of 9-year-old Alabama Girl Bullied into Suicide Sues School Officials
and Teacher Who Ignored Her Complaints of Abuse; “Tell it to the wall,”
Her Teacher Allegedly Said
Leading plaintiffs’ law firm Grant & Eisenhofer files suit in Southern District of Alabama over persistent and cruel abuse of a fourth-grader and stunning indifference of her school, U.S. Jones Elementary, which is named for a local pioneer in educating African-Americans
SELMA, ALA. (January 16, 2020) – The family of a nine-year-old girl in Linden, Alabama, who hung herself in December 2018 has filed a lawsuit against her school and various school district officials who allegedly were fully aware of the persistent abuse and bullying directed at her and took no action to stop it.
The suicide of 9-year-old Mckenzie Adams made national news in an era of heightened vigilance over school bullying as well as evidence of its stubborn persistence, often abetted by social media. The U.S. Dept. of Health and Human Services estimates that up to a third of students are bullied in school, with only 20-30% reporting it.
Mckenzie did report her abuse, which was aimed at her gender as well as her race (she was African-American), and also targeted her friendship with a white classmate, with whom she rode to school. Her primary tormenters, whose behavioral issues were well known to the school, attacked her verbally and via hand-written notes using racist and obscene taunts, including dares that she kill herself. Mckenzie’s mother and grandmother repeatedly brought the harassment to the attention of both school and district officials; they were turned away and ignored.
The lawsuit was filed in U.S. District Court for the Southern District of Alabama (Selma) by leading national plaintiffs’ law firm Grant & Eisenhofer. It seeks a jury trial and compensatory and punitive damages. Named defendants include Demopolis City Schools, a district in western Alabama some 100 miles from Birmingham; U.S. Jones Elementary School; Demopolis City Schools superintendent Kyle Kallhoff; former Jones Elementary School principal and assistant principal Tori Infinger and Tracy Stewart, respectively.
Also cited as defendant is Gloria Mims, Mckenzie’s fourth-grade teacher, who is alleged to have responded on multiple occasions to her complaints of bullying, “Tell it to the wall because I do not want to hear it.”
Grant & Eisenhofer director Diandra Debrosse Zimmermann said, “This case is a shocking example of the abject failure of adults in positions of responsibility to protect a young girl who was continuously picked on and abused by classmates. Not only was Mckenzie ignored by adults at her school, but her mother and grandmother were as well, at the school and district levels. The ultimate consequence of this lack of interest and empathy was the tragic death of a 9-year-old.”
Ms. Debrosse Zimmerman founded Grant & Eisenhofer’s Birmingham office in 2019.
In mid-2018 Alabama passed an enhanced anti-bullying law, the Jamari Terrell Williams Bullying Prevention Act, named for another young student, age 10, who was tormented at public school until he took his own life. The law requires schools to define, control, report, and take other measures against bullying, but the complaint alleges that Demopolis school district and U.S. Jones Elementary failed to comply. More than a month after Mckenzie’s death the Demopolis school board held a meeting to consider policies compliant with the Act; nearly two months after her death it voted to enact a model program contained in the Act—one that had been available to them for eight months.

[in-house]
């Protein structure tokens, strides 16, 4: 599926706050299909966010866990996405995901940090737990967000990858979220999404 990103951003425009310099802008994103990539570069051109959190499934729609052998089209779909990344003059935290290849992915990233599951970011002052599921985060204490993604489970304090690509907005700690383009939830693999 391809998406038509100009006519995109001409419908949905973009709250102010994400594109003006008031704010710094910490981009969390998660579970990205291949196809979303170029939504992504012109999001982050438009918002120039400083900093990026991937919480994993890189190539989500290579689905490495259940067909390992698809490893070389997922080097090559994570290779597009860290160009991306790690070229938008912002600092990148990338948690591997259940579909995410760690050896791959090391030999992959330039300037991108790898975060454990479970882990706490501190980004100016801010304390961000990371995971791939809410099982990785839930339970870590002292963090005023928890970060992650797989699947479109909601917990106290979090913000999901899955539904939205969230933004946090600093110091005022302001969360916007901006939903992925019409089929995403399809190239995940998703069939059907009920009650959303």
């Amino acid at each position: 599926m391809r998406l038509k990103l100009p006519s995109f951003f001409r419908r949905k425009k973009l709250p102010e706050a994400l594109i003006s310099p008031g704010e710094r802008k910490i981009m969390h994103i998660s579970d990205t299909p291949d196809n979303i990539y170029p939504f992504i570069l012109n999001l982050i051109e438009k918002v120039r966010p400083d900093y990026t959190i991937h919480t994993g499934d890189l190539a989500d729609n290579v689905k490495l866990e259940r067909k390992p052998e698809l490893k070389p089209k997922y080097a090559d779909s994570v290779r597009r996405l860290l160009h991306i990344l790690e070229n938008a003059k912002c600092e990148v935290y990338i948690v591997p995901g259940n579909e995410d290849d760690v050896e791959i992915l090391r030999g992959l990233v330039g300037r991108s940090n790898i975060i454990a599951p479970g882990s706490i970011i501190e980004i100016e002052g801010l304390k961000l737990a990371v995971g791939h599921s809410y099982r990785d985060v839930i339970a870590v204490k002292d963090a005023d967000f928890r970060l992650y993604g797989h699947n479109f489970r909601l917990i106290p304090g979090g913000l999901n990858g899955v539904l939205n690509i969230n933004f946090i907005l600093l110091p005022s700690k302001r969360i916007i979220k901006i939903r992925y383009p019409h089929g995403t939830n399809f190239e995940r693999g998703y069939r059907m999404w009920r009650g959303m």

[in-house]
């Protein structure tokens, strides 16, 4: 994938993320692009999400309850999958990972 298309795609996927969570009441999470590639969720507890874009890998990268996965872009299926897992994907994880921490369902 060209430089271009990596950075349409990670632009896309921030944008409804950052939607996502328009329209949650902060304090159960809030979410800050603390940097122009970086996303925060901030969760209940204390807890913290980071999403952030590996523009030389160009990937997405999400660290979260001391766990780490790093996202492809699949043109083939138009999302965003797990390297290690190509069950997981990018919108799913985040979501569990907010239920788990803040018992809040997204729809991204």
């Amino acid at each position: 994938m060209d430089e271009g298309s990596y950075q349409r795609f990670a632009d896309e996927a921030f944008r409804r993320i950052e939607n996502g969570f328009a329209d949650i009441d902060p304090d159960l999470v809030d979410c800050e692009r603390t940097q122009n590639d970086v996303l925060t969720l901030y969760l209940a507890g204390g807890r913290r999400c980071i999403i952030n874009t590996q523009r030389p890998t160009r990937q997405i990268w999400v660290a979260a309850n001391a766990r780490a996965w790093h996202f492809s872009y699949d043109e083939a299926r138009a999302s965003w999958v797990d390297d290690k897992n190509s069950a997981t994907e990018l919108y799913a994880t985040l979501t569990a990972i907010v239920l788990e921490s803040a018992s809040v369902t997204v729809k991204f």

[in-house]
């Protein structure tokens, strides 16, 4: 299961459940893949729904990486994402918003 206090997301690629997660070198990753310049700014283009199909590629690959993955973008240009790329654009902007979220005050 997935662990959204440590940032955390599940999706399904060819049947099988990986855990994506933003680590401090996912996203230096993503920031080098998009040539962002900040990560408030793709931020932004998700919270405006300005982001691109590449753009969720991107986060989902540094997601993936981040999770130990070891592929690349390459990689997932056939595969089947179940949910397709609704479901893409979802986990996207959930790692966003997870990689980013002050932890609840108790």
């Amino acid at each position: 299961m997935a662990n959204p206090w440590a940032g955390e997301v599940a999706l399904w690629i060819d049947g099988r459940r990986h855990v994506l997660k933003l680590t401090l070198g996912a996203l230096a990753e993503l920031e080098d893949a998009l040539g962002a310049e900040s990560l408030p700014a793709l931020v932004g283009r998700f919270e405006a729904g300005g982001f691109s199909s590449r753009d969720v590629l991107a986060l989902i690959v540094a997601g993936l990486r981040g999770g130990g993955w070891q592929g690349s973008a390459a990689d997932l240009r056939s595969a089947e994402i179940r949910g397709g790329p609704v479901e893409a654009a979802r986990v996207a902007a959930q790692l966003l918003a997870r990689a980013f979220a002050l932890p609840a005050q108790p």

Moreover, at least some of the teachers and administrators at U.S. Jones Elementary, including defendants in the Mckenzie Adams lawsuit, were aware of bullying’s role as a potential contributor to suicide, as laid out in the Jason Flatt Act, law in Alabama since 2016.
That, too, apparently did not prompt them to protect her.
The lawsuit filed by the Adams family calls out the “deliberate indifference” of the defendants to the persecution Mckenzie endured and their repeated failures – in violation of state law – to prevent it, to report it to superiors where applicable, or to apply any of the anti-bullying rules in force at the time.
Specifically, the suit cites violations of Title VI and Title IX of federal law, for “deliberate indifference” and the “subjectively and objectively unreasonable” behavior of school and district officials when informed of the bullying Mckenzie suffered.
The suit also alleges violations of her 14th Amendment right to equal protection under the law, in the failure to protect Mckenzie from gender- and racially-based harassment, to train teachers to recognize and deal with bullying, and to enact and enforce anti-bullying policies.
Finally, the complaint contends that negligent, reckless, and/or wanton conduct on the part of all the defendants enabled an atmosphere at U.S. Jones Elementary in which intimidation, harassment, and bullying flourished, without proper training and with only minimal procedures in place to counteract it—procedures that the defendants nonetheless ignored.
“The behavior of school and district officials was not only morally appalling but also a direct contravention of federal and state law, which require schools to enact and enforce policies against harassment and bullying,” said Grant & Eisenhofer’s Ms. Zimmermann. “U.S. Jones Elementary, which says its mission ‘is to ensure that students are safe, loved, and provided opportunities to develop,’ tragically failed at all three in Mckenzie’s case.”
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